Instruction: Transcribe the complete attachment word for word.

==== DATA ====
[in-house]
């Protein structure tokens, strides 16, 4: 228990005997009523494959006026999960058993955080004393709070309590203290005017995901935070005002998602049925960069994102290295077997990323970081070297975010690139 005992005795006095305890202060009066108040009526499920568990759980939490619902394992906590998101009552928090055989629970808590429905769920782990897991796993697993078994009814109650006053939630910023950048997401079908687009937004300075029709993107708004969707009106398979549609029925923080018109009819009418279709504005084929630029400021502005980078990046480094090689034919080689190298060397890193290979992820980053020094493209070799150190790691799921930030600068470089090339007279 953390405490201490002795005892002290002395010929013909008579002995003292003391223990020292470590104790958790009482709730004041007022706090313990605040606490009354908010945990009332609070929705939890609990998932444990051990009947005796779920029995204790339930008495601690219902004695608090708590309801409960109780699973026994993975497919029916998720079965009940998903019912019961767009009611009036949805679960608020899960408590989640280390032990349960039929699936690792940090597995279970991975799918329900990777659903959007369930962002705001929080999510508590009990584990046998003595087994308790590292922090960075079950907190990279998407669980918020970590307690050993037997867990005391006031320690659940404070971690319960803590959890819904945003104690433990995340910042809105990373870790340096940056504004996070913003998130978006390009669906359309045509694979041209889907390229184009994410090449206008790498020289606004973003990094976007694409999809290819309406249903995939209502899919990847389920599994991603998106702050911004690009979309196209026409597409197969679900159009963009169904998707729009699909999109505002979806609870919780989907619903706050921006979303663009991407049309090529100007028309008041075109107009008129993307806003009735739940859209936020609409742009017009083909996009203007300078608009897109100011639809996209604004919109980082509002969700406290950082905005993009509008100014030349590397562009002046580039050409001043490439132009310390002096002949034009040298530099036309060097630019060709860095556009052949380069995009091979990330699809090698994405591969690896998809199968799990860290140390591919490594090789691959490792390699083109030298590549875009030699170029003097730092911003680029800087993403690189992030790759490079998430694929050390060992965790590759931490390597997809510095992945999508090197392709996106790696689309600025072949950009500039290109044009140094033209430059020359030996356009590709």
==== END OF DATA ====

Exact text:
[in-house]
């Protein structure tokens, strides 16, 4: 228990005997009523494959006026999960058993955080004393709070309590203290005017995901935070005002998602049925960069994102290295077997990323970081070297975010690139 005992005795006095305890202060009066108040009526499920568990759980939490619902394992906590998101009552928090055989629970808590429905769920782990897991796993697993078994009814109650006053939630910023950048997401079908687009937004300075029709993107708004969707009106398979549609029925923080018109009819009418279709504005084929630029400021502005980078990046480094090689034919080689190298060397890193290979992820980053020094493209070799150190790691799921930030600068470089090339007279 953390405490201490002795005892002290002395010929013909008579002995003292003391223990020292470590104790958790009482709730004041007022706090313990605040606490009354908010945990009332609070929705939890609990998932444990051990009947005796779920029995204790339930008495601690219902004695608090708590309801409960109780699973026994993975497919029916998720079965009940998903019912019961767009009611009036949805679960608020899960408590989640280390032990349960039929699936690792940090597995279970991975799918329900990777659903959007369930962002705001929080999510508590009990584990046998003595087994308790590292922090960075079950907190990279998407669980918020970590307690050993037997867990005391006031320690659940404070971690319960803590959890819904945003104690433990995340910042809105990373870790340096940056504004996070913003998130978006390009669906359309045509694979041209889907390229184009994410090449206008790498020289606004973003990094976007694409999809290819309406249903995939209502899919990847389920599994991603998106702050911004690009979309196209026409597409197969679900159009963009169904998707729009699909999109505002979806609870919780989907619903706050921006979303663009991407049309090529100007028309008041075109107009008129993307806003009735739940859209936020609409742009017009083909996009203007300078608009897109100011639809996209604004919109980082509002969700406290950082905005993009509008100014030349590397562009002046580039050409001043490439132009310390002096002949034009040298530099036309060097630019060709860095556009052949380069995009091979990330699809090698994405591969690896998809199968799990860290140390591919490594090789691959490792390699083109030298590549875009030699170029003097730092911003680029800087993403690189992030790759490079998430694929050390060992965790590759931490390597997809510095992945999508090197392709996106790696689309600025072949950009500039290109044009140094033209430059020359030996356009590709």